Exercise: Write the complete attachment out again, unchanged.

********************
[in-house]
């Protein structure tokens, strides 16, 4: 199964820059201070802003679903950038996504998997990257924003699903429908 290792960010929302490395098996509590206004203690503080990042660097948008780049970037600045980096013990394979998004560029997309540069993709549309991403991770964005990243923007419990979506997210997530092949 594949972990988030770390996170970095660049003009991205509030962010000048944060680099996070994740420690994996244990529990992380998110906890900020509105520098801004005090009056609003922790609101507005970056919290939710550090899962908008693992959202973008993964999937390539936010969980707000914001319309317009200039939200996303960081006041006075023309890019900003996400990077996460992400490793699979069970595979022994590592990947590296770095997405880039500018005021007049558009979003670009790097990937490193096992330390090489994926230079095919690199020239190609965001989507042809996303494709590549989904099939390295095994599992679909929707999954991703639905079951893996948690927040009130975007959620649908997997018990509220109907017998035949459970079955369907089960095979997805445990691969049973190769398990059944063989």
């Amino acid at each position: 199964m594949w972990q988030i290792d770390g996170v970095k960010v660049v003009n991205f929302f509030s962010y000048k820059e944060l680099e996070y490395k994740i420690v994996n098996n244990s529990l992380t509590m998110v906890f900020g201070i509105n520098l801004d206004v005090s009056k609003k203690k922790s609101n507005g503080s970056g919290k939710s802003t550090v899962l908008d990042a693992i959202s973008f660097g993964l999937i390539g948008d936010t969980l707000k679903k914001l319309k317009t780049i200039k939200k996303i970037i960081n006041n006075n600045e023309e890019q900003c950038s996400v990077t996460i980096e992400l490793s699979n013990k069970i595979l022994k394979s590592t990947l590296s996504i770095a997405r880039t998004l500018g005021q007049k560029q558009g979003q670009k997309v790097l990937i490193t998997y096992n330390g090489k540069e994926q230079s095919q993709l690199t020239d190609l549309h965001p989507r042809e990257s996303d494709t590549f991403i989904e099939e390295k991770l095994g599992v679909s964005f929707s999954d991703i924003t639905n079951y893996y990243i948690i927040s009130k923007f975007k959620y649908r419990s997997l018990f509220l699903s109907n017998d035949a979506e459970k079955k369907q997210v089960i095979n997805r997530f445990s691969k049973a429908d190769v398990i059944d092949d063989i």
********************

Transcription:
[in-house]
């Protein structure tokens, strides 16, 4: 199964820059201070802003679903950038996504998997990257924003699903429908 290792960010929302490395098996509590206004203690503080990042660097948008780049970037600045980096013990394979998004560029997309540069993709549309991403991770964005990243923007419990979506997210997530092949 594949972990988030770390996170970095660049003009991205509030962010000048944060680099996070994740420690994996244990529990992380998110906890900020509105520098801004005090009056609003922790609101507005970056919290939710550090899962908008693992959202973008993964999937390539936010969980707000914001319309317009200039939200996303960081006041006075023309890019900003996400990077996460992400490793699979069970595979022994590592990947590296770095997405880039500018005021007049558009979003670009790097990937490193096992330390090489994926230079095919690199020239190609965001989507042809996303494709590549989904099939390295095994599992679909929707999954991703639905079951893996948690927040009130975007959620649908997997018990509220109907017998035949459970079955369907089960095979997805445990691969049973190769398990059944063989």
């Amino acid at each position: 199964m594949w972990q988030i290792d770390g996170v970095k960010v660049v003009n991205f929302f509030s962010y000048k820059e944060l680099e996070y490395k994740i420690v994996n098996n244990s529990l992380t509590m998110v906890f900020g201070i509105n520098l801004d206004v005090s009056k609003k203690k922790s609101n507005g503080s970056g919290k939710s802003t550090v899962l908008d990042a693992i959202s973008f660097g993964l999937i390539g948008d936010t969980l707000k679903k914001l319309k317009t780049i200039k939200k996303i970037i960081n006041n006075n600045e023309e890019q900003c950038s996400v990077t996460i980096e992400l490793s699979n013990k069970i595979l022994k394979s590592t990947l590296s996504i770095a997405r880039t998004l500018g005021q007049k560029q558009g979003q670009k997309v790097l990937i490193t998997y096992n330390g090489k540069e994926q230079s095919q993709l690199t020239d190609l549309h965001p989507r042809e990257s996303d494709t590549f991403i989904e099939e390295k991770l095994g599992v679909s964005f929707s999954d991703i924003t639905n079951y893996y990243i948690i927040s009130k923007f975007k959620y649908r419990s997997l018990f509220l699903s109907n017998d035949a979506e459970k079955k369907q997210v089960i095979n997805r997530f445990s691969k049973a429908d190769v398990i059944d092949d063989i």